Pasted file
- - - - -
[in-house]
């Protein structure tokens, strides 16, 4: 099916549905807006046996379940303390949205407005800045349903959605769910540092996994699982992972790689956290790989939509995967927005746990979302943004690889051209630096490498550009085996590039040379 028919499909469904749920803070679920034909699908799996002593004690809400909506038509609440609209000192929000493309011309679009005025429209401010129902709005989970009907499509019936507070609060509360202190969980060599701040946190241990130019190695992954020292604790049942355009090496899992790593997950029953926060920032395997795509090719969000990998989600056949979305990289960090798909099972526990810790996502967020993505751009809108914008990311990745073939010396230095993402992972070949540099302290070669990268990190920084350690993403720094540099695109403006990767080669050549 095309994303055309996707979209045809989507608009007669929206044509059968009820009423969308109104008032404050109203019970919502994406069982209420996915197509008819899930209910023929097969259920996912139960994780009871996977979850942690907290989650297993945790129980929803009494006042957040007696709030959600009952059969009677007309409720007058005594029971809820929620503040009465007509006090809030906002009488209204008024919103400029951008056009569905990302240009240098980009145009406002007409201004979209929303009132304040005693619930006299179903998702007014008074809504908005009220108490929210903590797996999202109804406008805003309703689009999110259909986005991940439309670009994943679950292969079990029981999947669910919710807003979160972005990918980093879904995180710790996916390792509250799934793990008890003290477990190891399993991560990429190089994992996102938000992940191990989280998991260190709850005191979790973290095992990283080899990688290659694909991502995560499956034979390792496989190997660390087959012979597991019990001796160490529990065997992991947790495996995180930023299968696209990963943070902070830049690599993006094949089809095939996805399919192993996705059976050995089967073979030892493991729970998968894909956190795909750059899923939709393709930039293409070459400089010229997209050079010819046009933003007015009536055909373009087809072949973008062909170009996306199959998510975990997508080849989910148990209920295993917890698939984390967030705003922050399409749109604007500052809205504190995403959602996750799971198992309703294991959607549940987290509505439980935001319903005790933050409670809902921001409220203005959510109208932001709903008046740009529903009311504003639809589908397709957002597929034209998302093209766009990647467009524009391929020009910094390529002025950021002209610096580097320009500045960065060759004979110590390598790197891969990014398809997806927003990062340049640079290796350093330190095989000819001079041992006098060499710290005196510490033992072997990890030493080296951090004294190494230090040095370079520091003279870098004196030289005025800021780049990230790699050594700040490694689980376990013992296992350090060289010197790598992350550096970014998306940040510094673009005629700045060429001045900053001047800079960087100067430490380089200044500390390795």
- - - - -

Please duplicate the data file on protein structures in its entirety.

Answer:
[in-house]
């Protein structure tokens, strides 16, 4: 099916549905807006046996379940303390949205407005800045349903959605769910540092996994699982992972790689956290790989939509995967927005746990979302943004690889051209630096490498550009085996590039040379 028919499909469904749920803070679920034909699908799996002593004690809400909506038509609440609209000192929000493309011309679009005025429209401010129902709005989970009907499509019936507070609060509360202190969980060599701040946190241990130019190695992954020292604790049942355009090496899992790593997950029953926060920032395997795509090719969000990998989600056949979305990289960090798909099972526990810790996502967020993505751009809108914008990311990745073939010396230095993402992972070949540099302290070669990268990190920084350690993403720094540099695109403006990767080669050549 095309994303055309996707979209045809989507608009007669929206044509059968009820009423969308109104008032404050109203019970919502994406069982209420996915197509008819899930209910023929097969259920996912139960994780009871996977979850942690907290989650297993945790129980929803009494006042957040007696709030959600009952059969009677007309409720007058005594029971809820929620503040009465007509006090809030906002009488209204008024919103400029951008056009569905990302240009240098980009145009406002007409201004979209929303009132304040005693619930006299179903998702007014008074809504908005009220108490929210903590797996999202109804406008805003309703689009999110259909986005991940439309670009994943679950292969079990029981999947669910919710807003979160972005990918980093879904995180710790996916390792509250799934793990008890003290477990190891399993991560990429190089994992996102938000992940191990989280998991260190709850005191979790973290095992990283080899990688290659694909991502995560499956034979390792496989190997660390087959012979597991019990001796160490529990065997992991947790495996995180930023299968696209990963943070902070830049690599993006094949089809095939996805399919192993996705059976050995089967073979030892493991729970998968894909956190795909750059899923939709393709930039293409070459400089010229997209050079010819046009933003007015009536055909373009087809072949973008062909170009996306199959998510975990997508080849989910148990209920295993917890698939984390967030705003922050399409749109604007500052809205504190995403959602996750799971198992309703294991959607549940987290509505439980935001319903005790933050409670809902921001409220203005959510109208932001709903008046740009529903009311504003639809589908397709957002597929034209998302093209766009990647467009524009391929020009910094390529002025950021002209610096580097320009500045960065060759004979110590390598790197891969990014398809997806927003990062340049640079290796350093330190095989000819001079041992006098060499710290005196510490033992072997990890030493080296951090004294190494230090040095370079520091003279870098004196030289005025800021780049990230790699050594700040490694689980376990013992296992350090060289010197790598992350550096970014998306940040510094673009005629700045060429001045900053001047800079960087100067430490380089200044500390390795």